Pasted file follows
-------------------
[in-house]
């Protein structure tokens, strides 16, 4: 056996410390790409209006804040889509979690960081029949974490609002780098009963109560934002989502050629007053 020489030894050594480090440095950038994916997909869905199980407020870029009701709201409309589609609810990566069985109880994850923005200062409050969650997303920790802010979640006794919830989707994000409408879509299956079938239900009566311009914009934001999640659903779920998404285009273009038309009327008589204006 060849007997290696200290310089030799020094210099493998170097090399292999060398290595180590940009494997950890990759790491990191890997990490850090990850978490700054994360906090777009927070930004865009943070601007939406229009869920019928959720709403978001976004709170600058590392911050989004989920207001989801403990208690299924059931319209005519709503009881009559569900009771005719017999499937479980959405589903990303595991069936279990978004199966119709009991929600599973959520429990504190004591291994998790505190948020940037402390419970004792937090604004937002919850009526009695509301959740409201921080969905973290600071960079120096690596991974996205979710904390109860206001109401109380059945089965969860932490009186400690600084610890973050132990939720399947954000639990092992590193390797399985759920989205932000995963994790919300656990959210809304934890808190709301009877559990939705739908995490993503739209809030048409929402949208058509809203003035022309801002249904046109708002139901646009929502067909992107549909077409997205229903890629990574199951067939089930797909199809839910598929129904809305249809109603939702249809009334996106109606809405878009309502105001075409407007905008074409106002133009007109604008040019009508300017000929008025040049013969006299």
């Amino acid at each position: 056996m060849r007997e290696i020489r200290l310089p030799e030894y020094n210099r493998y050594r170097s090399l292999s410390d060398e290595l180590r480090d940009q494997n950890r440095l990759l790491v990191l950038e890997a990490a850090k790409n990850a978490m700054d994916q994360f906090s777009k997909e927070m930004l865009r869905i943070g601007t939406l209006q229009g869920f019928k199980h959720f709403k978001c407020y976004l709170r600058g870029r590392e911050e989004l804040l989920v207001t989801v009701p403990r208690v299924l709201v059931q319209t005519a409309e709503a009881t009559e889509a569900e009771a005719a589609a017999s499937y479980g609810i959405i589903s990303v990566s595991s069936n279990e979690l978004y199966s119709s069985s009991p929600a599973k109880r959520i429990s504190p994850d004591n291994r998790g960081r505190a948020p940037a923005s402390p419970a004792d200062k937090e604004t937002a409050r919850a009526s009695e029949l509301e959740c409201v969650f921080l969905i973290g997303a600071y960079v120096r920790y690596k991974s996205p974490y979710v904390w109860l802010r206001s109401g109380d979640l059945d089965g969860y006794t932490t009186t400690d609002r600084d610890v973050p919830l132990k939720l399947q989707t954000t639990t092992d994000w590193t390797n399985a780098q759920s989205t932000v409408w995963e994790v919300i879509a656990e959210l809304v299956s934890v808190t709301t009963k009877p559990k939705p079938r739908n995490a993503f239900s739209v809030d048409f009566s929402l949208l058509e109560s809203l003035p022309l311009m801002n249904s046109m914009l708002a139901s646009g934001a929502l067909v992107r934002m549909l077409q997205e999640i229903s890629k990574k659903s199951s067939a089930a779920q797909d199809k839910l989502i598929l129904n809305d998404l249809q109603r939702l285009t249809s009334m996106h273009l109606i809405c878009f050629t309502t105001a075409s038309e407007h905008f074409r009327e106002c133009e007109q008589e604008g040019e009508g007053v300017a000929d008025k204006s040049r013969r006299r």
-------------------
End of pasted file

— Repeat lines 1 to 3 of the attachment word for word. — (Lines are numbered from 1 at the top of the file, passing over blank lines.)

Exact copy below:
[in-house]
């Protein structure tokens, strides 16, 4: 056996410390790409209006804040889509979690960081029949974490609002780098009963109560934002989502050629007053 020489030894050594480090440095950038994916997909869905199980407020870029009701709201409309589609609810990566069985109880994850923005200062409050969650997303920790802010979640006794919830989707994000409408879509299956079938239900009566311009914009934001999640659903779920998404285009273009038309009327008589204006 060849007997290696200290310089030799020094210099493998170097090399292999060398290595180590940009494997950890990759790491990191890997990490850090990850978490700054994360906090777009927070930004865009943070601007939406229009869920019928959720709403978001976004709170600058590392911050989004989920207001989801403990208690299924059931319209005519709503009881009559569900009771005719017999499937479980959405589903990303595991069936279990978004199966119709009991929600599973959520429990504190004591291994998790505190948020940037402390419970004792937090604004937002919850009526009695509301959740409201921080969905973290600071960079120096690596991974996205979710904390109860206001109401109380059945089965969860932490009186400690600084610890973050132990939720399947954000639990092992590193390797399985759920989205932000995963994790919300656990959210809304934890808190709301009877559990939705739908995490993503739209809030048409929402949208058509809203003035022309801002249904046109708002139901646009929502067909992107549909077409997205229903890629990574199951067939089930797909199809839910598929129904809305249809109603939702249809009334996106109606809405878009309502105001075409407007905008074409106002133009007109604008040019009508300017000929008025040049013969006299």
């Amino acid at each position: 056996m060849r007997e290696i020489r200290l310089p030799e030894y020094n210099r493998y050594r170097s090399l292999s410390d060398e290595l180590r480090d940009q494997n950890r440095l990759l790491v990191l950038e890997a990490a850090k790409n990850a978490m700054d994916q994360f906090s777009k997909e927070m930004l865009r869905i943070g601007t939406l209006q229009g869920f019928k199980h959720f709403k978001c407020y976004l709170r600058g870029r590392e911050e989004l804040l989920v207001t989801v009701p403990r208690v299924l709201v059931q319209t005519a409309e709503a009881t009559e889509a569900e009771a005719a589609a017999s499937y479980g609810i959405i589903s990303v990566s595991s069936n279990e979690l978004y199966s119709s069985s009991p929600a599973k109880r959520i429990s504190p994850d004591n291994r998790g960081r505190a948020p940037a923005s402390p419970a004792d200062k937090e604004t937002a409050r919850a009526s009695e029949l509301e959740c409201v969650f921080l969905i973290g997303a600071y960079v120096r920790y690596k991974s996205p974490y979710v904390w109860l802010r206001s109401g109380d979640l059945d089965g969860y006794t932490t009186t400690d609002r600084d610890v973050p919830l132990k939720l399947q989707t954000t639990t092992d994000w590193t390797n399985a780098q759920s989205t932000v409408w995963e994790v919300i879509a656990e959210l809304v299956s934890v808190t709301t009963k009877p559990k939705p079938r739908n995490a993503f239900s739209v809030d048409f009566s929402l949208l058509e109560s809203l003035p022309l311009m801002n249904s046109m914009l708002a139901s646009g934001a929502l067909v992107r934002m549909l077409q997205e999640i229903s890629k990574k659903s199951s067939a089930a779920q797909d199809k839910l989502i598929l129904n809305d998404l249809q109603r939702l285009t249809s009334m996106h273009l109606i809405c878009f050629t309502t105001a075409s038309e407007h905008f074409r009327e106002c133009e007109q008589e604008g040019e009508g007053v300017a000929d008025k204006s040049r013969r006299r």